I just learned that today-- 2/2/22 -- is World Wetlands Day. Because of the many benefits we get from wetlands, World Wetlands Day is observed on February 2 every year to raise awareness about their importance and the need to preserve them. Wetlands are regions where water covers the soil for an extended period of time, creating ideal conditions for the growth of highly adapted plants and animal species. Wetlands play a critical role in maintaining natural cycles and supporting a wide range of biodiversity. They purify and filter waste from the landscape and regulate and replenish our water. For many, wetlands are the primary sources of fresh water and also serve as natural buffers against floods and droughts. Most importantly, wetlands minimize the impacts of climate change. This year's celebration is particularly significant, since 2022 is the first year that World Wetlands Day will be observed as a United Nations international day.
I certainly couldn't let this day go by without celebrating it, especially since I possess a perfect little super-lightweight Hornbeck canoe (12 pounds!) that allows me access to so many different kinds of wetlands: rivers, lakes, swamps, and bogs. Here are just a few of the beautiful wetlands my little boat (pictured above) has carried me to. (And also one I could just walk into on foot.)
Lens Lake is surrounded by mountains and abounds with acres of floating bogmats. Snowy tufts of Cottongrass dance on slender stalks above the Sphagnum Moss that carpets the bogmats. Sphagnum Moss is essential for creating the acidic habitat so distinctive of this type of wetland.
Wetlands along Bog Meadow Brook Nature Trail
I don't need my canoe to access the wetlands of this nature preserve just east of Saratoga Springs, since this well-maintained foot trail (a former railway line) passes right through the middle of them. The scarlet fruits of a Winterberry shrub (Ilex verticillata) glow from the shadowy depths of the acres and acres of wooded wetlands that surround this trail. Despite the trail's name, this particular wetland is technically a swamp, with a higher pH habitat than would be the case for a true acidic bog.
Early Azalea (Rhododendron prinophyllum) is another shrub that thrives in the wooded wetlands along Bog Meadow Brook Nature Trail. This shrub grows well back in the forest, hidden from casual view, but I can detect its exquisite fragrance when it blooms and thus know when to search for it.
There actually ARE a few genuinely boggy areas long the Bog Meadow Brook Nature Trail, low-pH pools that are rimmed with Sphagnum Moss and populated thickly with the wetland plant called Bog Buckbean (Menyanthes trifoliata).
The Hudson River at Moreau, New York
Small rocky islands dot the Hudson River below Spier Falls Dam at Moreau. Because of the current, the water is often open even in the depths of winter, attracting Bald Eagles to fish in its waters.
In the quiet catchment between the Spier Falls and Sherman Island dams, where the current of the Hudson is slowed, the river flows back behind a large island and into small sheltered coves. The bouldered shores are home to many beautiful native shrubs and wildflowers, some of them rare.
Moreau Lake at Moreau Lake State Park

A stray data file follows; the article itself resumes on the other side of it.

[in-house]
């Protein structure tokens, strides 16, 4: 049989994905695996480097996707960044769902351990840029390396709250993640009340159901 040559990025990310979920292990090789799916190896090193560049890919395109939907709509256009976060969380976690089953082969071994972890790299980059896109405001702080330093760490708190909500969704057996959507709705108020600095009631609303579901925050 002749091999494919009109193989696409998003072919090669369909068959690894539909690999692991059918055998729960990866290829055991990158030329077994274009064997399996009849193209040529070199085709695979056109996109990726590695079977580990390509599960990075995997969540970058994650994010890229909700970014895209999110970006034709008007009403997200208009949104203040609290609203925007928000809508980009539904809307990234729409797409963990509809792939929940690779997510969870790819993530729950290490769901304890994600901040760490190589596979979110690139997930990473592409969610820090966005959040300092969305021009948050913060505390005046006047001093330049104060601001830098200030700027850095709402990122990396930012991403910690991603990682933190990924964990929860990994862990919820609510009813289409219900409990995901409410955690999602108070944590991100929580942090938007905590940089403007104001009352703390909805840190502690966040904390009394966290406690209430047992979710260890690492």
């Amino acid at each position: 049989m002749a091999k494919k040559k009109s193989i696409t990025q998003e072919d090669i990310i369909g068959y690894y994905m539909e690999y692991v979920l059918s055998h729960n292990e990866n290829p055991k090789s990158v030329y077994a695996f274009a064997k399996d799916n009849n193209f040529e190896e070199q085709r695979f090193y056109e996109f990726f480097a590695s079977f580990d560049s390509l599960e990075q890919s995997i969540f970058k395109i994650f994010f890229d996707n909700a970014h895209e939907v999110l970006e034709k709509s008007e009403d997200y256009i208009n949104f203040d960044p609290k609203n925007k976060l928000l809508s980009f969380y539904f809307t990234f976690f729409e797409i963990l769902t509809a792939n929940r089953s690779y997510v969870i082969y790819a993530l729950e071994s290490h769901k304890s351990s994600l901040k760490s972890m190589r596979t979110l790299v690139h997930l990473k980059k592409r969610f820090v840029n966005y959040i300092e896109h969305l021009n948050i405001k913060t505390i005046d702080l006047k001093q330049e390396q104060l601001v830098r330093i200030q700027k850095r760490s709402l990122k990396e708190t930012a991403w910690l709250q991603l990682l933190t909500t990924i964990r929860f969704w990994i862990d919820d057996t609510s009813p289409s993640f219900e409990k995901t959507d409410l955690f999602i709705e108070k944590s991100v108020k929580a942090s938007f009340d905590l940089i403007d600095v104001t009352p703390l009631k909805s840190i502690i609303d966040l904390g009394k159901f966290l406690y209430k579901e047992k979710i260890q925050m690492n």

Moreau Lake lies at the heart of Moreau Lake State Park in Moreau, NY.
This kettle lake is only one of the wetlands within this 7,000-acre park that features two other lakes (Bonita and Anne), which are high in the mountains that surround Moreau Lake. There are also beaver ponds, tupelo swamps, vernal pools, and mountain streams to be found in the Palmertown Range of mountains that runs through the park. Moreau Lake State Park also incorporates several miles of Hudson River shoreline in both Saratoga and Warren counties. No shortage of various wetlands in this park!
Pyramid Lake in Essex County, New York
Pyramid Lake is one of the jewels of the Adirondacks. It is located in the Pharaoh Lake Wilderness Area and thus is protected as "forever wild." Thanks to calcareous rock that underlies this lake, the water, islands, and shoreline are home to many plants that require a basic (not acidic) habitat.
A very small sampling of some wildflowers that thrive in various wetland habitats:
Marsh Marigold (Caltha palustris) carpets many different shallow wetlands -- including roadside ditches -- with its big yellow blooms quite early in the spring.
The blazing-red Cardinal Flower (Lobelia cardinalis) and the bright-blue Pickerelweed (Pontederia cordata) share the riverbanks together in late summer.
The exquisite Fragrant Water Lily (Nymphaea odorata) never floats less-than-perfect blooms on the surface of lakes or ponds, because as soon as the flower is pollinated, its stem retracts to plant its fertilized ovary down in the muddy bottom of the lake.
The gorgeous Grass Pink Orchid (Calopogon tuberosus) blooms abundantly in many of northern New York's sphagnum bogs. Many of our state's nearly 60 species of native orchids prefer the acidic habitat and cold water of northern bogs.
I don't believe there is a more quintessential northern wetland plant than our Northern Pitcher Plant (Sarracenia purpurea), a typical resident of sphagnum bogs but also of slightly less-acidic fens and lakeshores.
I don't find Three-leaved Solomon's Seal (Maianthemum trifolium) in every acidic wetland I explore, but if it IS in residence and blooming, I can often detect it by its fragrance before I even see it. It will often carpet the wetland with such abundance it resembles the stars in the sky.